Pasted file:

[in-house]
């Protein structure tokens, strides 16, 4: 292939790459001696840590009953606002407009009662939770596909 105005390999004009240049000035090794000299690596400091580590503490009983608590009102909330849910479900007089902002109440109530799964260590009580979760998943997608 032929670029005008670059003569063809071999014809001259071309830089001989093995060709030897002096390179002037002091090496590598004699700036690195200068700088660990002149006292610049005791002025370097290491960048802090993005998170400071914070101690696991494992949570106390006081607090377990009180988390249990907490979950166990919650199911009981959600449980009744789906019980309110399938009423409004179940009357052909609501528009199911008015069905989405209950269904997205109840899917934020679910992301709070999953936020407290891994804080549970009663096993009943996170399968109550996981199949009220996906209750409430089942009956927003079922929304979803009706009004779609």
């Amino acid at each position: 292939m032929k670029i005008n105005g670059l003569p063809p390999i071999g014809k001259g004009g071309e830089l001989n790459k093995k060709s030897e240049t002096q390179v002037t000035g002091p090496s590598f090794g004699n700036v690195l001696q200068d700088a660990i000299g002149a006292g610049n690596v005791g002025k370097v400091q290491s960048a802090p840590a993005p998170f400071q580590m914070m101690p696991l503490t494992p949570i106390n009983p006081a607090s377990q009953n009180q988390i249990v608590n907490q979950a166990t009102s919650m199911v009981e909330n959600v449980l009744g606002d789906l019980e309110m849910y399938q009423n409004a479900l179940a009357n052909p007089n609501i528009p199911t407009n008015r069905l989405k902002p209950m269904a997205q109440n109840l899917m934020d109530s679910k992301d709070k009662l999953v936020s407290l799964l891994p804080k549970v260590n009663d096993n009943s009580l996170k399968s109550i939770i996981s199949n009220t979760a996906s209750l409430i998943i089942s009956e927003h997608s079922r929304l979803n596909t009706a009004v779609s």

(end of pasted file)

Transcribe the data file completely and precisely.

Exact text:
[in-house]
């Protein structure tokens, strides 16, 4: 292939790459001696840590009953606002407009009662939770596909 105005390999004009240049000035090794000299690596400091580590503490009983608590009102909330849910479900007089902002109440109530799964260590009580979760998943997608 032929670029005008670059003569063809071999014809001259071309830089001989093995060709030897002096390179002037002091090496590598004699700036690195200068700088660990002149006292610049005791002025370097290491960048802090993005998170400071914070101690696991494992949570106390006081607090377990009180988390249990907490979950166990919650199911009981959600449980009744789906019980309110399938009423409004179940009357052909609501528009199911008015069905989405209950269904997205109840899917934020679910992301709070999953936020407290891994804080549970009663096993009943996170399968109550996981199949009220996906209750409430089942009956927003079922929304979803009706009004779609």
């Amino acid at each position: 292939m032929k670029i005008n105005g670059l003569p063809p390999i071999g014809k001259g004009g071309e830089l001989n790459k093995k060709s030897e240049t002096q390179v002037t000035g002091p090496s590598f090794g004699n700036v690195l001696q200068d700088a660990i000299g002149a006292g610049n690596v005791g002025k370097v400091q290491s960048a802090p840590a993005p998170f400071q580590m914070m101690p696991l503490t494992p949570i106390n009983p006081a607090s377990q009953n009180q988390i249990v608590n907490q979950a166990t009102s919650m199911v009981e909330n959600v449980l009744g606002d789906l019980e309110m849910y399938q009423n409004a479900l179940a009357n052909p007089n609501i528009p199911t407009n008015r069905l989405k902002p209950m269904a997205q109440n109840l899917m934020d109530s679910k992301d709070k009662l999953v936020s407290l799964l891994p804080k549970v260590n009663d096993n009943s009580l996170k399968s109550i939770i996981s199949n009220t979760a996906s209750l409430i998943i089942s009956e927003h997608s079922r929304l979803n596909t009706a009004v779609s």